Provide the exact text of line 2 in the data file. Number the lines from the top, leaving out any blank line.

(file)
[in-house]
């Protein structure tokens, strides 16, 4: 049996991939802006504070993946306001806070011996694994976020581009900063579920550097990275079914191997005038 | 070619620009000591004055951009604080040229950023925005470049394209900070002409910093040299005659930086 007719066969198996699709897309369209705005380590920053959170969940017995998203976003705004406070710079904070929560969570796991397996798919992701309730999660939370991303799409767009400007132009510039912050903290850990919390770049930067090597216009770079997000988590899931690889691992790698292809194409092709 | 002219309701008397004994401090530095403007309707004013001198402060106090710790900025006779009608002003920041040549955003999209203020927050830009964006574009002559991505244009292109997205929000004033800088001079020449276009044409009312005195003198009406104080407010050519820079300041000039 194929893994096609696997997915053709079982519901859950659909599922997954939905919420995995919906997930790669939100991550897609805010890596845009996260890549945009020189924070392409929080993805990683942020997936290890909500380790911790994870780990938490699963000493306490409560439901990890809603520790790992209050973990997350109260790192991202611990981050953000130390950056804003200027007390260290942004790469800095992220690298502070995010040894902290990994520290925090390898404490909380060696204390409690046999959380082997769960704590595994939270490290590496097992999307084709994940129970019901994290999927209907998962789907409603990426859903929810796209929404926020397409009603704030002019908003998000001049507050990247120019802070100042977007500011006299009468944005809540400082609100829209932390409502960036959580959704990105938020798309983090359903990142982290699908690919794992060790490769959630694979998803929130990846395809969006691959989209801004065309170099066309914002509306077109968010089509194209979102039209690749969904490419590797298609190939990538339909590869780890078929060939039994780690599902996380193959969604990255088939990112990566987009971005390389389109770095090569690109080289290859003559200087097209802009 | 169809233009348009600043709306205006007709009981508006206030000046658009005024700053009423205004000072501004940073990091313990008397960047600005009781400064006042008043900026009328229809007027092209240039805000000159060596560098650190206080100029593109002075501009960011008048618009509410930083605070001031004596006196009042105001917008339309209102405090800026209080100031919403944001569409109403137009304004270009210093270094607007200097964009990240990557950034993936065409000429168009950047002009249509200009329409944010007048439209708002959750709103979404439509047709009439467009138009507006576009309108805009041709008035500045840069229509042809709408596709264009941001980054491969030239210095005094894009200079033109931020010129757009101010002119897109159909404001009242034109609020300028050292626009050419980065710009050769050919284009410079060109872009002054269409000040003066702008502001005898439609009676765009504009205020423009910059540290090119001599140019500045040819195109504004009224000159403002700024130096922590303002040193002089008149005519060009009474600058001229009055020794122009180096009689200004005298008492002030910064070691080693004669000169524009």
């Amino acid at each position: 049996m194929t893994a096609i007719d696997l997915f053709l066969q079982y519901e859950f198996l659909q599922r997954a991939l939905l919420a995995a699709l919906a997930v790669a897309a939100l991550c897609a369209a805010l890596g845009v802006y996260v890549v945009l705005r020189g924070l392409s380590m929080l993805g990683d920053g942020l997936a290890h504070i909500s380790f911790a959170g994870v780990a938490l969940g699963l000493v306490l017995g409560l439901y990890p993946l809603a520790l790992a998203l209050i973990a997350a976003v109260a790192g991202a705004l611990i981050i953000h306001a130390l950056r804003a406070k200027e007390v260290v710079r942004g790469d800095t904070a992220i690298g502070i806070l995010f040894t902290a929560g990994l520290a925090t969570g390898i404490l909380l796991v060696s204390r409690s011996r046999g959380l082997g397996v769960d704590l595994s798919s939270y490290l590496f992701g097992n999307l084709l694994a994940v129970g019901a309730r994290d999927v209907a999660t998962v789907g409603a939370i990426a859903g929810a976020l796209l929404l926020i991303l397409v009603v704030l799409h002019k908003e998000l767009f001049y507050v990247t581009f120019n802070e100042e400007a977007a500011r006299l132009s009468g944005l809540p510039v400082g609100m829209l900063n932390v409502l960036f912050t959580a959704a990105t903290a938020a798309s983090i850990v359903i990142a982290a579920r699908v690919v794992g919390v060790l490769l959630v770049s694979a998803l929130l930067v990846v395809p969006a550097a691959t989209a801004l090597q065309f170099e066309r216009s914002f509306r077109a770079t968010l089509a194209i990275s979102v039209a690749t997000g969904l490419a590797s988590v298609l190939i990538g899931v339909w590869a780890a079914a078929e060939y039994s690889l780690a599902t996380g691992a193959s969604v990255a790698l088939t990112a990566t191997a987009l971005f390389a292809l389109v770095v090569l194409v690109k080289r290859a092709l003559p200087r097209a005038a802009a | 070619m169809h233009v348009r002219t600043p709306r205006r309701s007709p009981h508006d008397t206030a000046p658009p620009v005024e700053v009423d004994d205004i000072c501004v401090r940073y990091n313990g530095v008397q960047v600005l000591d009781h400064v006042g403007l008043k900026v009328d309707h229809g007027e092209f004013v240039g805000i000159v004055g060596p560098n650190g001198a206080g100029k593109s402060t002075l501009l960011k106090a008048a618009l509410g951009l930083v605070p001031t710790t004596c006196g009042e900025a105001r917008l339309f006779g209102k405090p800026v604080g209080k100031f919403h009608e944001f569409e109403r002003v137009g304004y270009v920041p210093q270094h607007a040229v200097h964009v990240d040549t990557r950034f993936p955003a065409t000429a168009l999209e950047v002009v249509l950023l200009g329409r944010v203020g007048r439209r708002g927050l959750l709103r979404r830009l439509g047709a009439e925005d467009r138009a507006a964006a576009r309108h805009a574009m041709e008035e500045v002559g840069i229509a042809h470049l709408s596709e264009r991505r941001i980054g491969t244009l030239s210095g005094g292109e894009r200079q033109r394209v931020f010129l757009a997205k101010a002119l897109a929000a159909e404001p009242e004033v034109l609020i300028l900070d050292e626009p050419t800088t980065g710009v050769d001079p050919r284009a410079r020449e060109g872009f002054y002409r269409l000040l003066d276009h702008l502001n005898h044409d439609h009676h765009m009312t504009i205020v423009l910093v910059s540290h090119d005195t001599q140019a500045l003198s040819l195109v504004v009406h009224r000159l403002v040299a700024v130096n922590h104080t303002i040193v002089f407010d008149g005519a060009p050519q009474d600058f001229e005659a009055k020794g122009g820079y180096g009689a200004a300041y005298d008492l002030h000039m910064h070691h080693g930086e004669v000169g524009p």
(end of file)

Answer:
């Protein structure tokens, strides 16, 4: 049996991939802006504070993946306001806070011996694994976020581009900063579920550097990275079914191997005038 | 070619620009000591004055951009604080040229950023925005470049394209900070002409910093040299005659930086 007719066969198996699709897309369209705005380590920053959170969940017995998203976003705004406070710079904070929560969570796991397996798919992701309730999660939370991303799409767009400007132009510039912050903290850990919390770049930067090597216009770079997000988590899931690889691992790698292809194409092709 | 002219309701008397004994401090530095403007309707004013001198402060106090710790900025006779009608002003920041040549955003999209203020927050830009964006574009002559991505244009292109997205929000004033800088001079020449276009044409009312005195003198009406104080407010050519820079300041000039 194929893994096609696997997915053709079982519901859950659909599922997954939905919420995995919906997930790669939100991550897609805010890596845009996260890549945009020189924070392409929080993805990683942020997936290890909500380790911790994870780990938490699963000493306490409560439901990890809603520790790992209050973990997350109260790192991202611990981050953000130390950056804003200027007390260290942004790469800095992220690298502070995010040894902290990994520290925090390898404490909380060696204390409690046999959380082997769960704590595994939270490290590496097992999307084709994940129970019901994290999927209907998962789907409603990426859903929810796209929404926020397409009603704030002019908003998000001049507050990247120019802070100042977007500011006299009468944005809540400082609100829209932390409502960036959580959704990105938020798309983090359903990142982290699908690919794992060790490769959630694979998803929130990846395809969006691959989209801004065309170099066309914002509306077109968010089509194209979102039209690749969904490419590797298609190939990538339909590869780890078929060939039994780690599902996380193959969604990255088939990112990566987009971005390389389109770095090569690109080289290859003559200087097209802009 | 169809233009348009600043709306205006007709009981508006206030000046658009005024700053009423205004000072501004940073990091313990008397960047600005009781400064006042008043900026009328229809007027092209240039805000000159060596560098650190206080100029593109002075501009960011008048618009509410930083605070001031004596006196009042105001917008339309209102405090800026209080100031919403944001569409109403137009304004270009210093270094607007200097964009990240990557950034993936065409000429168009950047002009249509200009329409944010007048439209708002959750709103979404439509047709009439467009138009507006576009309108805009041709008035500045840069229509042809709408596709264009941001980054491969030239210095005094894009200079033109931020010129757009101010002119897109159909404001009242034109609020300028050292626009050419980065710009050769050919284009410079060109872009002054269409000040003066702008502001005898439609009676765009504009205020423009910059540290090119001599140019500045040819195109504004009224000159403002700024130096922590303002040193002089008149005519060009009474600058001229009055020794122009180096009689200004005298008492002030910064070691080693004669000169524009």